Identification of AF4-1-interacting proteins by nanoLC/ESI-MS/MS, along with identified peptide sequences, precursor mass, charge state, mass errors, single peptide MASCOT score and sequence coverage (Supplementary Table S1). Analysis of control lane by nanoLC/ESI-MS/MS, along with identified peptide sequences, precursor mass, charge state, mass errors, single peptide MASCOT score, sequence coverage (Supplementary Table S2). Confirmation of identified phosphorylation sites (Supplementary Table S3). In silico analysis of AF4 interactors by the Human Protein Reference Database (http://www.hprd.org) (Supplementary Table S4).
We have used a functional proteomics approach to identify, in the HEK-293 cell line, proteins that interact with AF4, a member of the ALF family that supplies most of the partners of the oncogenic fusion proteins involved in childhood acute lymphoblastic leukaemia . The present study represents one of the first global functional proteomic analyses to determine the identity of proteins that form a multimeric complex with AF4.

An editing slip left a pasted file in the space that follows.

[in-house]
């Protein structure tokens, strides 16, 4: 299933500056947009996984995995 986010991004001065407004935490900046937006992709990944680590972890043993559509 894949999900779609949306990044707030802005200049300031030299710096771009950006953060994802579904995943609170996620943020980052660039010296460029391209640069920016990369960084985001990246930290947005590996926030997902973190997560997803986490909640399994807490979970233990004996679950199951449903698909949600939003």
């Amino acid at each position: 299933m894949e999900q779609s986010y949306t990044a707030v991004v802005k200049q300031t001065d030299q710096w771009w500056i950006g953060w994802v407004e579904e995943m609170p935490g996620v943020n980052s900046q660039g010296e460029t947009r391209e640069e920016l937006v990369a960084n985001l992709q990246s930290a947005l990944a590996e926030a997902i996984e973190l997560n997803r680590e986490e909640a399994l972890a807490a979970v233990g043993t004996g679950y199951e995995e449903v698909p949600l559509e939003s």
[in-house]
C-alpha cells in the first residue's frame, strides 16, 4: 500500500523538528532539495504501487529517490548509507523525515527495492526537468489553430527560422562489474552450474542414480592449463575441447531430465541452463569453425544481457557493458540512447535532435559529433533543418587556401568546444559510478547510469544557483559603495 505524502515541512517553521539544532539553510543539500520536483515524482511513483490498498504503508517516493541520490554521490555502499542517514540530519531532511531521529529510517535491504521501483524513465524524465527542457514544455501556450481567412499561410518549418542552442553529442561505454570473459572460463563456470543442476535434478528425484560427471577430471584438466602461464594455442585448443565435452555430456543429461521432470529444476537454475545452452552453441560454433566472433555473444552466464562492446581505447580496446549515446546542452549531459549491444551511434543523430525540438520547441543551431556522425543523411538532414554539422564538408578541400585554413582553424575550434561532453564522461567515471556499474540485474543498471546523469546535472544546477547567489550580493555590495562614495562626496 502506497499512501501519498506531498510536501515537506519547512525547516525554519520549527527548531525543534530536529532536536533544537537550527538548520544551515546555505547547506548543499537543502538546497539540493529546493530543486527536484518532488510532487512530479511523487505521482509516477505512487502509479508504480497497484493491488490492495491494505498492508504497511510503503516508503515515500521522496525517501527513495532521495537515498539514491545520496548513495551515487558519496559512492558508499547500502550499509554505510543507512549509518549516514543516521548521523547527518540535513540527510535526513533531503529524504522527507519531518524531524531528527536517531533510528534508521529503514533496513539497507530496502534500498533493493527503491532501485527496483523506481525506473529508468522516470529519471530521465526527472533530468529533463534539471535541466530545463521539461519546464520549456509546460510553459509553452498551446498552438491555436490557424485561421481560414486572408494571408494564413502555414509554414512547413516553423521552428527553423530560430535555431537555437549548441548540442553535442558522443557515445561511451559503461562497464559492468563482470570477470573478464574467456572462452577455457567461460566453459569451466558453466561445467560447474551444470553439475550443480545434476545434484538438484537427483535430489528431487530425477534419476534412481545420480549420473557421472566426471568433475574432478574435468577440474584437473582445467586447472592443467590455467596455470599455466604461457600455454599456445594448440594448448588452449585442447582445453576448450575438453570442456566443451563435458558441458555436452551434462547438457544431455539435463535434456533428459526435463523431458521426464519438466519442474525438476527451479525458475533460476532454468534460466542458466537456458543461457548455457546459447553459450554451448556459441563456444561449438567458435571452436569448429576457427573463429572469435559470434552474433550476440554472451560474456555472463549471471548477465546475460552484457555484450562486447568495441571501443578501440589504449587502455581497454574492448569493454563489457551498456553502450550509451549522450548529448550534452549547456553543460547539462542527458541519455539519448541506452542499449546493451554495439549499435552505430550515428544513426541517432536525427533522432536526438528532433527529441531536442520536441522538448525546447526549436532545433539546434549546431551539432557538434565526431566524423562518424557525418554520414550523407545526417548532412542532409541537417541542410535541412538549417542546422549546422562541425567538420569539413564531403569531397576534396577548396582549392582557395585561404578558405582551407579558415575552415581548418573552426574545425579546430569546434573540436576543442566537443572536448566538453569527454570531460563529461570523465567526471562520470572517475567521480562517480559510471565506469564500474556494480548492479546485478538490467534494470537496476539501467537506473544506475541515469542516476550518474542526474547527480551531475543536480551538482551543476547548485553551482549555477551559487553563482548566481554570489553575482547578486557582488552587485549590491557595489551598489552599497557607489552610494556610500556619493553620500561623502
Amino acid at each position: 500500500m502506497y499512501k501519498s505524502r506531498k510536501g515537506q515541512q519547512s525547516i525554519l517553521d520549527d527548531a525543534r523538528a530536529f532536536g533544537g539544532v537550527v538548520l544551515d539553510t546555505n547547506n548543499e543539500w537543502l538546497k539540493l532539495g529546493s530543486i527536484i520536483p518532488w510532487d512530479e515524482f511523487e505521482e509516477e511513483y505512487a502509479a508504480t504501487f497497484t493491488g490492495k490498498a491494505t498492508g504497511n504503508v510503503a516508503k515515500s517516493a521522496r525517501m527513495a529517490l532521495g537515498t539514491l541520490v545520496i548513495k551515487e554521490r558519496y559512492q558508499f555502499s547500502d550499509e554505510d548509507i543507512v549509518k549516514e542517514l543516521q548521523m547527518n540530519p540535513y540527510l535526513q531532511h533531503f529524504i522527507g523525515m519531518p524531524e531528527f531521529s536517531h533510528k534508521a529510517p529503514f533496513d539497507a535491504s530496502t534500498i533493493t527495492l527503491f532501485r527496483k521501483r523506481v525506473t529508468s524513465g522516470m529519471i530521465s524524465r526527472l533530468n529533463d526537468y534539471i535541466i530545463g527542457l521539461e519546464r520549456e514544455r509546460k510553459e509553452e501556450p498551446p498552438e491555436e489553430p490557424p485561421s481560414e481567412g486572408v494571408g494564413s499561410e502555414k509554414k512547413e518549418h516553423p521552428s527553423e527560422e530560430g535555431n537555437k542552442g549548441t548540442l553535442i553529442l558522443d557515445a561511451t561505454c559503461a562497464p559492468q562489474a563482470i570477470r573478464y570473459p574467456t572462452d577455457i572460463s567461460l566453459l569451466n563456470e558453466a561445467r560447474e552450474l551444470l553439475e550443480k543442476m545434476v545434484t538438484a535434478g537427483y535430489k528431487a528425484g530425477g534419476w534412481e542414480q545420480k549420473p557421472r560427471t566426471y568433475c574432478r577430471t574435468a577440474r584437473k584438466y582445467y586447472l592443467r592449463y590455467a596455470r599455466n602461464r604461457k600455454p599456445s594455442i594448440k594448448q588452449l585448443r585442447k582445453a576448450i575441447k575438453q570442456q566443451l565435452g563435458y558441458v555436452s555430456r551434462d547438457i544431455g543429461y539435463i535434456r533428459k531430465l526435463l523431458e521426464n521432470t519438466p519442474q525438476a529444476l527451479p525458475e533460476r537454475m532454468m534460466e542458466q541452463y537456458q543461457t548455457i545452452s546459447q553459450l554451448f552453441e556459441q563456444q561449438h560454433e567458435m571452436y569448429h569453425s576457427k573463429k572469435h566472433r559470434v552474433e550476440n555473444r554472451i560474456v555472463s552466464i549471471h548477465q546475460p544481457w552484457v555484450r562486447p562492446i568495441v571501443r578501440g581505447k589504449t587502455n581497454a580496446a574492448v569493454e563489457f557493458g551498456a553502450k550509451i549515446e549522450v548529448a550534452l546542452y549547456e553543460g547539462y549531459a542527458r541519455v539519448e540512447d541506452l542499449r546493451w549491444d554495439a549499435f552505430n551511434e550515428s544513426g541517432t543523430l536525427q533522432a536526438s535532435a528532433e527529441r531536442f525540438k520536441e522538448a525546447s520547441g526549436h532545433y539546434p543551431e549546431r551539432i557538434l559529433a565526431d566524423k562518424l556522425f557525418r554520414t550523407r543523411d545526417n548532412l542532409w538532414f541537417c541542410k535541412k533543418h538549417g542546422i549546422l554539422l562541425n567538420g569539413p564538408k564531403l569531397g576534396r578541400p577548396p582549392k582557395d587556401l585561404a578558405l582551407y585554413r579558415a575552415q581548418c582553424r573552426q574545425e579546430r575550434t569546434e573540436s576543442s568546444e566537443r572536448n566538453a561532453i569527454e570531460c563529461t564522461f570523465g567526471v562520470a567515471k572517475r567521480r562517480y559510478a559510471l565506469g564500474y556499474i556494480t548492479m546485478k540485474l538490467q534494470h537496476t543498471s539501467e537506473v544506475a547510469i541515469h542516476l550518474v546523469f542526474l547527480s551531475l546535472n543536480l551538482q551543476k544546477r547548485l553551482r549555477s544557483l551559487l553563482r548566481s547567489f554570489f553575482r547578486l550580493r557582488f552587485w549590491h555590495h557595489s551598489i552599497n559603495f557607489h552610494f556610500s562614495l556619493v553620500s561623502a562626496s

In contrast with HeLa, SAOS, K562 and SK-NB-E cell lines, the human HEK-293 cell line efficiently expressed our ‘baits’, the recombinant proteins FLAG–AF4-1 and FLAG–AF4 (Figure 1). Moreover, as reported in the HPRD and Unigene databases, the AF4 transcript is expressed in kidney, and HEK-293 cells have served previously as a heterologous expression system to study mouse recombinant AF4 . We transfected HEK-293 cells with the full-length AF4 and with the AF4-1 cDNA constructs (Figure 2A). Co-immunoprecipitation with the flagged full-length AF4 protein yielded protein amounts that were sufficient for Western blot analysis, but not for an exhaustive functional proteomic analysis. Consequently, we used the FLAG–AF4-1 construct for large-scale immunoaffinity purification, and then validated the results in Western blot experiments with the full-length recombinant protein. It is of note that FLAG–AF4-1 encodes the N-terminal half of the protein containing the transactivation domain (Figure 1), but not the binding domains for AF9 and ENL, the other two most common MLL fusion partners .